Connecticut Enacts Law to Stop PBM Clawbacks

July 12, 2017

 

This Monday, July 10th, Connecticut Governor Dan Malloy signed a bill to close an important drug price loophole and stop an abusive practice by pharmacy benefit managers (PBMs) known as clawbacks. The bill allows pharmacists to tell patients about the cheapest ways to pay for prescription drugs they pick up at the pharmacy. 

 

PBMs often use their power to negotiate contracts with pharmacists that prohibit drugstores from telling their patients about cheaper prices. A 'clawback' is when patients go and get drugs from the pharmacies and hand over co-pays set by their PBMs that are higher than the actual cost of the drug. Most patients are unaware that there are cheaper cash prices. This bill bans two anti-consumer practices: gag clauses that prohibit pharmacies from disclosing relevant drug price information to consumers, and contract provisions that lead to consumers unknowingly paying higher out-of-pocket prices for prescription drugs than the drugs actually cost.

 

As we previously mentioned, the bill had overwhelming support in the Connecticut legislature. State leaders rebuked Insurance Commissioner Katherine Wade for attempting to reduce the bill's impact. The Governor expressed reservations about the bill and said that he hoped for a different approach, but he ultimately signed the bill. This means Connecticut has joined Louisiana, Georgia, Maine, and North Dakota in passing laws that regulate PBMs and stop clawbacks.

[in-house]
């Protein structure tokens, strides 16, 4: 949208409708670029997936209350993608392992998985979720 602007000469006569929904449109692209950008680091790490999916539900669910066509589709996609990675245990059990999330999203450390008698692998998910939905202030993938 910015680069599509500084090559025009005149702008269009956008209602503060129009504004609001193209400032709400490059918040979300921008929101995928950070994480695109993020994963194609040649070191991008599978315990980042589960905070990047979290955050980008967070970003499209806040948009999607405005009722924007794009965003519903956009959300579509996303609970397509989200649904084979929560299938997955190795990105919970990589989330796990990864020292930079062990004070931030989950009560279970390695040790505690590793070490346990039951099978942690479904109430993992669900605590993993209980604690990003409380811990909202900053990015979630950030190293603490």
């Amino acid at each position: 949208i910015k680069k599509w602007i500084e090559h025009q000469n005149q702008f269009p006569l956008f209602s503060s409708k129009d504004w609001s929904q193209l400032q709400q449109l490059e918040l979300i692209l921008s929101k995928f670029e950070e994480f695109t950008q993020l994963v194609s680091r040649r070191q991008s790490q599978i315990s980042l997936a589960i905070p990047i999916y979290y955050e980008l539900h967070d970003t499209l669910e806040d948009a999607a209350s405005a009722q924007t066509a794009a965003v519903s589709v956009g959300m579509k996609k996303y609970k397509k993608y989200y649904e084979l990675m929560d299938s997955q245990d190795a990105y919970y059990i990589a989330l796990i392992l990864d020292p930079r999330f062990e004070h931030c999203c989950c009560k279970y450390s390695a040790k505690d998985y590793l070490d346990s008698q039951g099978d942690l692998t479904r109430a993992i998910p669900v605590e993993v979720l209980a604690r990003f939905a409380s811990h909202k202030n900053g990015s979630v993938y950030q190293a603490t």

Several major lawsuits have been filed against PBMs over clawbacks. The plaintiffs say that the PBMs defrauded consumers and violated insurance laws. Theoretically PBMs are supposed to negotiate lower drug prices, but in reality they did not and instead conspired to increase prices. 

 

Five states have now enacted laws to regulate PBMs and prevent this practice. Legislators in several other states have introduced similar bills. We encourage legislatures all over the country to pass them, and to support further laws ensuring that PBMs actually lower drug prices and do not abuse their power. 

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